Neuroplasticity Allows You to Map Out a New Path Toward Lasting Sobriety
November 19, 2022
Road construction ahead; Expect delays! Let’s say you have been taking the same path to your job or to school for a number of years—so long that you could practically make the drive in your sleep (disclaimer: please do not make the drive in your sleep). Then one day, one of the main roads on your route is closed. Maybe it looks like it will be closed for quite a while.
No problem, you might think to yourself. You can go over a block or two and get pointed in the right direction along the path. Might take a little longer, but it is no big deal.
No big deal until the next day, that is. You are driving along your usual route when suddenly you are confronted with the “road closed” sign. You completely forgot the road was closed. But you can handle this just like you did yesterday: go a block or two over and then work your way back toward where you need to be.
Now it is day three. You forget about the road closure again—and this time when you try to go over a block or two, you discover another section of road that is closed.
No sweat, right? You double back a bit and find a third route to your destination.
Given how ingrained your usual path is in your mind (and given the vagaries of road construction), there is a reasonable chance that you will find yourself encountering obstacles and finding new routes for several more days.
It is annoying to be sure. But the truth is, it beats a possible alternative. What if there were only one route to work or school? Literally only one route. If that route were closed, you simply couldn’t go where you were trying to go. Now, that would be a proper problem.
Or maybe you have watched everyone around you sign up for this or that social media platform but have steadfastly refused to do so yourself. You’ve never posted a photo of your dinner, retweeted a news story, or commented on the cuteness of someone’s pet. Truthfully, you don’t get what all the fuss is about.
That last type—the nonuser of social media—is increasingly rare. It has become a part of nearly everyone’s life in one way or another. And there are certainly some benefits to engaging with an online community via one or more of the various options. But there are also some pitfalls for the mental health of users as well as some connections between social media engagement and substance use disorders.
So are the nonusers onto something? Let’s consider the path between mental health, substance use, and social media.
The Metaphor Provides a Roadmap Path to Our Topic
At this point, you may well be wondering why we have been talking about road construction. You probably did not come to this blog to think about hypothetical road closures.
But our story about road construction is a metaphor for an important concept related to recovery. That concept is called “neuroplasticity.”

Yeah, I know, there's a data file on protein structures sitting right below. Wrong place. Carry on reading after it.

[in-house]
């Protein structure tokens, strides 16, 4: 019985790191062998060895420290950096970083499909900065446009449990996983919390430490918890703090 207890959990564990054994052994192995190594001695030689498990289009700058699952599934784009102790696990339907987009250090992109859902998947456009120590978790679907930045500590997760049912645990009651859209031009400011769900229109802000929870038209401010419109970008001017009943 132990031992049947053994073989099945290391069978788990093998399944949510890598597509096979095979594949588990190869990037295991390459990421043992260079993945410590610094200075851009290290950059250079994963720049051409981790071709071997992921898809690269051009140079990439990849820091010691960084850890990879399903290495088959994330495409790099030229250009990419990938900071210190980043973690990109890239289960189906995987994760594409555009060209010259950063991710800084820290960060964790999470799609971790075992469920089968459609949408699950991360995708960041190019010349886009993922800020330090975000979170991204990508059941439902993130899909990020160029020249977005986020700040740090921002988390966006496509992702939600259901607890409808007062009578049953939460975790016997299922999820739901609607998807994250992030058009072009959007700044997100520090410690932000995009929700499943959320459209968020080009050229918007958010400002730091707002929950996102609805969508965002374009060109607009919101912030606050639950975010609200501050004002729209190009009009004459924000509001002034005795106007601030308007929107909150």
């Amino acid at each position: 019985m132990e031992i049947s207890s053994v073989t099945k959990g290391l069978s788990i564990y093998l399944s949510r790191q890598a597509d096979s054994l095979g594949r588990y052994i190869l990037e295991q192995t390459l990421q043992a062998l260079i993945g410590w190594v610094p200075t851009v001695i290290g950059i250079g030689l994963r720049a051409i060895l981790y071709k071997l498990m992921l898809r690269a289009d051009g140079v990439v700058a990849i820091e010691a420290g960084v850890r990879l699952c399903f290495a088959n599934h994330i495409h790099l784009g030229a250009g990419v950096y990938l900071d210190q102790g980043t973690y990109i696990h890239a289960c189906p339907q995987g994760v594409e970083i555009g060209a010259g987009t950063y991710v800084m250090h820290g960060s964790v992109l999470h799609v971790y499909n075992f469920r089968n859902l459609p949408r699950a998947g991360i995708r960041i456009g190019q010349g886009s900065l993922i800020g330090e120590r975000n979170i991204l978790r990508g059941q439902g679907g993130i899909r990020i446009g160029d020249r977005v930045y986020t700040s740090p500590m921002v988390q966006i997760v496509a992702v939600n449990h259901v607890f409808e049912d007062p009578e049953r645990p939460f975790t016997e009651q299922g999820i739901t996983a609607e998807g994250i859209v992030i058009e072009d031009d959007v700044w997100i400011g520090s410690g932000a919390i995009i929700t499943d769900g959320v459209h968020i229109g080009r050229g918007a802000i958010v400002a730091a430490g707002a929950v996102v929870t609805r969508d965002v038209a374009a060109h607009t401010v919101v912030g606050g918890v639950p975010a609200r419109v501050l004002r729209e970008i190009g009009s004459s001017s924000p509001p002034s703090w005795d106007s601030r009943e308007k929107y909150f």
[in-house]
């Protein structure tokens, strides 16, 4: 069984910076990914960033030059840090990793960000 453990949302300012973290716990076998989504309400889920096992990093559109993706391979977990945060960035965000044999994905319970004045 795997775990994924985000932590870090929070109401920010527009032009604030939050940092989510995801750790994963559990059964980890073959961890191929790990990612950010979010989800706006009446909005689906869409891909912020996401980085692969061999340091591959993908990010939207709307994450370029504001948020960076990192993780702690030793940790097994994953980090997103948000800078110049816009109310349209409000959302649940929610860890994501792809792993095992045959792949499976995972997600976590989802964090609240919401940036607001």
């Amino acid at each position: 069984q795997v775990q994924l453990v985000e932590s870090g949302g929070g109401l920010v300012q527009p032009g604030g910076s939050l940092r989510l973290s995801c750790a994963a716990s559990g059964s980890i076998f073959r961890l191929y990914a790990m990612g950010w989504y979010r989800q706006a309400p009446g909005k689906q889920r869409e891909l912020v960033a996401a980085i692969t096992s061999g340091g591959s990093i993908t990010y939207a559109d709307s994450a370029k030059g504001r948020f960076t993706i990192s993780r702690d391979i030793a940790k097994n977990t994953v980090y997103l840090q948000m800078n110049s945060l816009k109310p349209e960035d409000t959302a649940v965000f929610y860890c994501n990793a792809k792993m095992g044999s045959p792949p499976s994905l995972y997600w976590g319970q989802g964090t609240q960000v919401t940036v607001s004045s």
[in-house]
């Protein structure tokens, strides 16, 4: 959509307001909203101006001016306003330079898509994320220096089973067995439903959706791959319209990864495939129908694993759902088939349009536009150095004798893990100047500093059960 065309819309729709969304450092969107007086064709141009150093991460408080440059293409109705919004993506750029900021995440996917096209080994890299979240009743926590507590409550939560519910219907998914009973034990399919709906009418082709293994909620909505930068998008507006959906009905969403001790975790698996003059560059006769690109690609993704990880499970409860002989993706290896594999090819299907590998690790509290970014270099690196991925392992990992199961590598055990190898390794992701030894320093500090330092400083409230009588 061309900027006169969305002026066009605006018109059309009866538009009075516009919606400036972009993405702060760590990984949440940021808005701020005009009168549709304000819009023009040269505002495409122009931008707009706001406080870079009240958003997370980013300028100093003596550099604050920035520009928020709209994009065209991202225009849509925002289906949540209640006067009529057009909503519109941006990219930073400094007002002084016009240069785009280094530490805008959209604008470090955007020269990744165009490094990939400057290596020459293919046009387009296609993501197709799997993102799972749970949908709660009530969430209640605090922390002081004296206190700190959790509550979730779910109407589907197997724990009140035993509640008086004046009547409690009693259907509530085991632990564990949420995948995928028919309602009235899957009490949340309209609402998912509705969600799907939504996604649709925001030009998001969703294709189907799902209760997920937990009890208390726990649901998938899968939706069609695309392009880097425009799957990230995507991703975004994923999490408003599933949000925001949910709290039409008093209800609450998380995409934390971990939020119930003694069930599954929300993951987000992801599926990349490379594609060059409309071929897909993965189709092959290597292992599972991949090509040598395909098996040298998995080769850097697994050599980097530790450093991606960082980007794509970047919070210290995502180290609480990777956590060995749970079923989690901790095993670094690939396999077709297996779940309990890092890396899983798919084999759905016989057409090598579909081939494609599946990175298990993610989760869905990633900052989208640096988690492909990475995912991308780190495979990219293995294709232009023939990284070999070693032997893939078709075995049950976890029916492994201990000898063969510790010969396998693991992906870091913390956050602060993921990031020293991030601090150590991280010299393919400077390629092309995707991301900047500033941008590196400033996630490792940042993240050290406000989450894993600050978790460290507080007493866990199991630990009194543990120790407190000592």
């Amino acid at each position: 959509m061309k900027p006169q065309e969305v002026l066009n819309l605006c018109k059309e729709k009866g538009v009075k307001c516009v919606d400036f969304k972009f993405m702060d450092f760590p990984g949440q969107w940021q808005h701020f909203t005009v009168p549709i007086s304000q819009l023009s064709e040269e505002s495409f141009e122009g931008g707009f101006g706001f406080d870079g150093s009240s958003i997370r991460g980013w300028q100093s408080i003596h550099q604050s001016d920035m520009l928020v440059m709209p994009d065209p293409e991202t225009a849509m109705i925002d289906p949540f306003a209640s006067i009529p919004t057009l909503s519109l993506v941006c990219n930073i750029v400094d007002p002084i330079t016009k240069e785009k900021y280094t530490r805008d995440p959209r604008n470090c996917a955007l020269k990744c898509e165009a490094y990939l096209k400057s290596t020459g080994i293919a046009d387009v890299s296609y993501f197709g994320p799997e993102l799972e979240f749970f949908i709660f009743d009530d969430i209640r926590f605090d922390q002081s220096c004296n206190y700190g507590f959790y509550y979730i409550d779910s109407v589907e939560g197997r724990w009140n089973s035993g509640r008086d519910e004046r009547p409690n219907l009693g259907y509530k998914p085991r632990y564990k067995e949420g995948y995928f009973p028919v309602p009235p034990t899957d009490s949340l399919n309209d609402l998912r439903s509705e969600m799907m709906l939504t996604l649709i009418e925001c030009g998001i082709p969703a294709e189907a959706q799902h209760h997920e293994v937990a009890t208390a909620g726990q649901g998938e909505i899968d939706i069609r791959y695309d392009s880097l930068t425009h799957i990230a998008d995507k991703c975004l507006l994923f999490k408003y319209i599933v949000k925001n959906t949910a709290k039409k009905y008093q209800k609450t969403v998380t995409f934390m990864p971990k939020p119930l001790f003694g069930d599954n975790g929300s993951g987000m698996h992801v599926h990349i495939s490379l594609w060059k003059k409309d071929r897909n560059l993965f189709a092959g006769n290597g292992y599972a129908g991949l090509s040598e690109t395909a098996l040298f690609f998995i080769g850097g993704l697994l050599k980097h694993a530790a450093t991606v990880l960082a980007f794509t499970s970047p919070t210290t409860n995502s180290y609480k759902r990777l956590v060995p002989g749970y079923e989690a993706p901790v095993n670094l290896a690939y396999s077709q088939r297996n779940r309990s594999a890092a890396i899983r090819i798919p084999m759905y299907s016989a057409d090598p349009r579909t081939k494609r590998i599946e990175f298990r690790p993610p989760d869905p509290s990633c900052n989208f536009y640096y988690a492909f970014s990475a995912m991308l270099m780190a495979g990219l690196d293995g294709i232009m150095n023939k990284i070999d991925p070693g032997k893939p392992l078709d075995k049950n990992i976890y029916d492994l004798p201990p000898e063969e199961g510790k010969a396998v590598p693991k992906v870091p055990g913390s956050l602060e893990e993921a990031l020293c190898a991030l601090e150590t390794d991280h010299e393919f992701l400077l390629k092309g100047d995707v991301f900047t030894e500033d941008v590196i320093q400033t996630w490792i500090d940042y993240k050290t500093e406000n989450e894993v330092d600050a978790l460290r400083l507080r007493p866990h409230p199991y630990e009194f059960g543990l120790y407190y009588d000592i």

It’s a big word with a fairly simple meaning. “Neuro” means related to the nervous system; “plasticity” means moldable or flexible. Together, neuroplasticity refers to your brain’s ability to build new pathways.
And why is that important? It’s important because sometimes a pathway develops in the brain that is not healthy at all. For example, ongoing use of drugs or alcohol leads to the creation of pathways that make it difficult to stop using substances even when you truly want to.
Difficult, but not impossible. That’s where neuroplasticity comes in.
With effort and support, you can create a new path in your brain that don’t rely on drugs or alcohol.
There Could Be a Relapse Along the Path
In our road construction example, we pointed out that sometimes it is hard to remember you should take a new path for a while. And even when you have chosen a new path, there is always the possibility that it, too, could be blocked, forcing you to reroute again.
That is similar to the experience of a relapse. Sometimes the new pathways you are working to build don’t take hold as quickly as you might like. Sometimes an unexpected detour can set you back on a negative path.
But the good news is that a relapse is not the end of your recovery journey. Just like it would be terrible if there were only one route to work or school, it would also be terrible if a relapse meant you could never achieve lasting sobriety. That, to be sure, would be a proper problem. But again, a relapse doesn’t mean that at all.
Instead, you should deal with a relapse by returning to treatment and working to find a better route to lasting sobriety.
Think of Us as Your Sobriety GPS - A Path to Recovery
At The Farley Center at Williamsburg Place, we are committed to helping individuals find their way back to sobriety—and to providing the resources, strategies, and support that make it more likely they will be able to stay on that path. Our Virginia facility offers treatment that is grounded in evidence, personalized for your specific needs, and compassionate. If you are struggling with drugs or alcohol, we encourage you to chart a course to Farley Center so we can help you map out a path to a better life.